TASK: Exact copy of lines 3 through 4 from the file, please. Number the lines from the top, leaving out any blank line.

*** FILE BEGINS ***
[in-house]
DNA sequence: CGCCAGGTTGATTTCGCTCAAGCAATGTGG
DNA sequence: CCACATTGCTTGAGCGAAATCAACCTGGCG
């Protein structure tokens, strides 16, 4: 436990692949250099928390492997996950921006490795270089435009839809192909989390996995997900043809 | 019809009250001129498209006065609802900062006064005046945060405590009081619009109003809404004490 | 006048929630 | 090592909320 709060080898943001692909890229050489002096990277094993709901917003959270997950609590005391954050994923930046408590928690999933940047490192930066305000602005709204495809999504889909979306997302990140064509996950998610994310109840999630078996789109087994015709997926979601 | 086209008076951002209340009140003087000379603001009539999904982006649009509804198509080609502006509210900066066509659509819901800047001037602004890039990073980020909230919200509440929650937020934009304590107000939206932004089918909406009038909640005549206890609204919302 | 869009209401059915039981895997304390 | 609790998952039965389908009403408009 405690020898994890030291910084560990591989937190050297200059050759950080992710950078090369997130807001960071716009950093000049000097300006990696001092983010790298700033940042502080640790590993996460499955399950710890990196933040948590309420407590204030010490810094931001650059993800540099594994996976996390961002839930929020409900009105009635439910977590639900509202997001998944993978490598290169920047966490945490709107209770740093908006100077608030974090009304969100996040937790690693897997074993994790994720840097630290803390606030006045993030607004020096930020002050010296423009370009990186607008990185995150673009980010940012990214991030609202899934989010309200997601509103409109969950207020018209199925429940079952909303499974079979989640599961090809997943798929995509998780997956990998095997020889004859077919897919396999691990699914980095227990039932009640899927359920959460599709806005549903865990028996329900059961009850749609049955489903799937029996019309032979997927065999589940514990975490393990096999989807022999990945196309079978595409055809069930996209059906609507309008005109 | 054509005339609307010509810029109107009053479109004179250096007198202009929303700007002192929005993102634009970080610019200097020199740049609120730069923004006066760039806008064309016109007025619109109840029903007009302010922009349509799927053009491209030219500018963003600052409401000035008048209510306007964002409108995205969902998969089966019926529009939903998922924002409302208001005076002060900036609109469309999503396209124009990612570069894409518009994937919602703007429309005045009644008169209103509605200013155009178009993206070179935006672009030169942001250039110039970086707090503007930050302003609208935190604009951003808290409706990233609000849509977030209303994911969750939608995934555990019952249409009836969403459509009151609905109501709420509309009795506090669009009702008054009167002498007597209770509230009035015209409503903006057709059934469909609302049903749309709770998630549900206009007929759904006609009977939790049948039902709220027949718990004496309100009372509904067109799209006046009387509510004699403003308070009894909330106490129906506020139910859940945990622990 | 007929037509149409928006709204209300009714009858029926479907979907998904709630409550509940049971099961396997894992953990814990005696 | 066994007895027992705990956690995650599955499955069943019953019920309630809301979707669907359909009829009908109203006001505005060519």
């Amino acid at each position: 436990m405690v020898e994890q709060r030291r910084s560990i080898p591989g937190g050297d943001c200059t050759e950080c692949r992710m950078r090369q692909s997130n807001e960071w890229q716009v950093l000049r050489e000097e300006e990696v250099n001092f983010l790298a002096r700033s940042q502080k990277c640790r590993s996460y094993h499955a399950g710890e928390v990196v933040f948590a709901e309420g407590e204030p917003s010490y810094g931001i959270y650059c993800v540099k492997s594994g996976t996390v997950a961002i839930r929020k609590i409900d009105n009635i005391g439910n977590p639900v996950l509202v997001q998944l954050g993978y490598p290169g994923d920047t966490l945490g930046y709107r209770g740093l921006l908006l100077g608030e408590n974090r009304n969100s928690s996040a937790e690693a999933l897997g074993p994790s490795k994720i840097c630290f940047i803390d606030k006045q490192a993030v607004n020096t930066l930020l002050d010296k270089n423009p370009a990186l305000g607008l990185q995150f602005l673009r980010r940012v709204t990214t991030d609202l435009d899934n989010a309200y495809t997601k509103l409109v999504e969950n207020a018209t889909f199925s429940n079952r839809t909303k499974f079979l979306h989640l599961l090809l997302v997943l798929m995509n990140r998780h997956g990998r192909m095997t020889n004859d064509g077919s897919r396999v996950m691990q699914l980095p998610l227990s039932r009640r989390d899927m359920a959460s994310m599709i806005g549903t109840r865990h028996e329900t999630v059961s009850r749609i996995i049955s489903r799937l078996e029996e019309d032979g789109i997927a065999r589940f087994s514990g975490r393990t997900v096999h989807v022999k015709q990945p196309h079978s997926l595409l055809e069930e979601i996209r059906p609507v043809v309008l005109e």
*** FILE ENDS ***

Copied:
DNA sequence: CCACATTGCTTGAGCGAAATCAACCTGGCG
């Protein structure tokens, strides 16, 4: 436990692949250099928390492997996950921006490795270089435009839809192909989390996995997900043809 | 019809009250001129498209006065609802900062006064005046945060405590009081619009109003809404004490 | 006048929630 | 090592909320 709060080898943001692909890229050489002096990277094993709901917003959270997950609590005391954050994923930046408590928690999933940047490192930066305000602005709204495809999504889909979306997302990140064509996950998610994310109840999630078996789109087994015709997926979601 | 086209008076951002209340009140003087000379603001009539999904982006649009509804198509080609502006509210900066066509659509819901800047001037602004890039990073980020909230919200509440929650937020934009304590107000939206932004089918909406009038909640005549206890609204919302 | 869009209401059915039981895997304390 | 609790998952039965389908009403408009 405690020898994890030291910084560990591989937190050297200059050759950080992710950078090369997130807001960071716009950093000049000097300006990696001092983010790298700033940042502080640790590993996460499955399950710890990196933040948590309420407590204030010490810094931001650059993800540099594994996976996390961002839930929020409900009105009635439910977590639900509202997001998944993978490598290169920047966490945490709107209770740093908006100077608030974090009304969100996040937790690693897997074993994790994720840097630290803390606030006045993030607004020096930020002050010296423009370009990186607008990185995150673009980010940012990214991030609202899934989010309200997601509103409109969950207020018209199925429940079952909303499974079979989640599961090809997943798929995509998780997956990998095997020889004859077919897919396999691990699914980095227990039932009640899927359920959460599709806005549903865990028996329900059961009850749609049955489903799937029996019309032979997927065999589940514990975490393990096999989807022999990945196309079978595409055809069930996209059906609507309008005109 | 054509005339609307010509810029109107009053479109004179250096007198202009929303700007002192929005993102634009970080610019200097020199740049609120730069923004006066760039806008064309016109007025619109109840029903007009302010922009349509799927053009491209030219500018963003600052409401000035008048209510306007964002409108995205969902998969089966019926529009939903998922924002409302208001005076002060900036609109469309999503396209124009990612570069894409518009994937919602703007429309005045009644008169209103509605200013155009178009993206070179935006672009030169942001250039110039970086707090503007930050302003609208935190604009951003808290409706990233609000849509977030209303994911969750939608995934555990019952249409009836969403459509009151609905109501709420509309009795506090669009009702008054009167002498007597209770509230009035015209409503903006057709059934469909609302049903749309709770998630549900206009007929759904006609009977939790049948039902709220027949718990004496309100009372509904067109799209006046009387509510004699403003308070009894909330106490129906506020139910859940945990622990 | 007929037509149409928006709204209300009714009858029926479907979907998904709630409550509940049971099961396997894992953990814990005696 | 066994007895027992705990956690995650599955499955069943019953019920309630809301979707669907359909009829009908109203006001505005060519």